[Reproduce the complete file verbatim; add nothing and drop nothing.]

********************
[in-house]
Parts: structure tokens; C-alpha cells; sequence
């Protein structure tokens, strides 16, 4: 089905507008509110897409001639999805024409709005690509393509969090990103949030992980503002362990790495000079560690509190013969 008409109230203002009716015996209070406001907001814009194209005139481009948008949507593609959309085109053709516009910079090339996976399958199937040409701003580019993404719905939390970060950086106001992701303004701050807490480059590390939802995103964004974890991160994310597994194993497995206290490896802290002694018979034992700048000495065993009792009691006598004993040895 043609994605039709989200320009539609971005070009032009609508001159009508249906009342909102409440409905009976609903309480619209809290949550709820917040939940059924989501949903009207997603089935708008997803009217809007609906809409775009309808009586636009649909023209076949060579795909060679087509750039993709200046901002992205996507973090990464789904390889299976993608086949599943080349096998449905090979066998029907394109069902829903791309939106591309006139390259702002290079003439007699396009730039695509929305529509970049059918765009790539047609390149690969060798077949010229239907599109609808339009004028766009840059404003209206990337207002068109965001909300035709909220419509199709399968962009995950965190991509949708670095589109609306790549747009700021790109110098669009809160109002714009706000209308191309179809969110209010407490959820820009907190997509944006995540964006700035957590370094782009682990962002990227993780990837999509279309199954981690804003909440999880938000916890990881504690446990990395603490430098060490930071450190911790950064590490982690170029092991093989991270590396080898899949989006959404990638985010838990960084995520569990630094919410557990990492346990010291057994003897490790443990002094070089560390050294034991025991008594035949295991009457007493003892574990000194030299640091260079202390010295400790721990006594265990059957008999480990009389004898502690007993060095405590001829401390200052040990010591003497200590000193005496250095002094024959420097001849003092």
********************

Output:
[in-house]
Parts: structure tokens; C-alpha cells; sequence
């Protein structure tokens, strides 16, 4: 089905507008509110897409001639999805024409709005690509393509969090990103949030992980503002362990790495000079560690509190013969 008409109230203002009716015996209070406001907001814009194209005139481009948008949507593609959309085109053709516009910079090339996976399958199937040409701003580019993404719905939390970060950086106001992701303004701050807490480059590390939802995103964004974890991160994310597994194993497995206290490896802290002694018979034992700048000495065993009792009691006598004993040895 043609994605039709989200320009539609971005070009032009609508001159009508249906009342909102409440409905009976609903309480619209809290949550709820917040939940059924989501949903009207997603089935708008997803009217809007609906809409775009309808009586636009649909023209076949060579795909060679087509750039993709200046901002992205996507973090990464789904390889299976993608086949599943080349096998449905090979066998029907394109069902829903791309939106591309006139390259702002290079003439007699396009730039695509929305529509970049059918765009790539047609390149690969060798077949010229239907599109609808339009004028766009840059404003209206990337207002068109965001909300035709909220419509199709399968962009995950965190991509949708670095589109609306790549747009700021790109110098669009809160109002714009706000209308191309179809969110209010407490959820820009907190997509944006995540964006700035957590370094782009682990962002990227993780990837999509279309199954981690804003909440999880938000916890990881504690446990990395603490430098060490930071450190911790950064590490982690170029092991093989991270590396080898899949989006959404990638985010838990960084995520569990630094919410557990990492346990010291057994003897490790443990002094070089560390050294034991025991008594035949295991009457007493003892574990000194030299640091260079202390010295400790721990006594265990059957008999480990009389004898502690007993060095405590001829401390200052040990010591003497200590000193005496250095002094024959420097001849003092």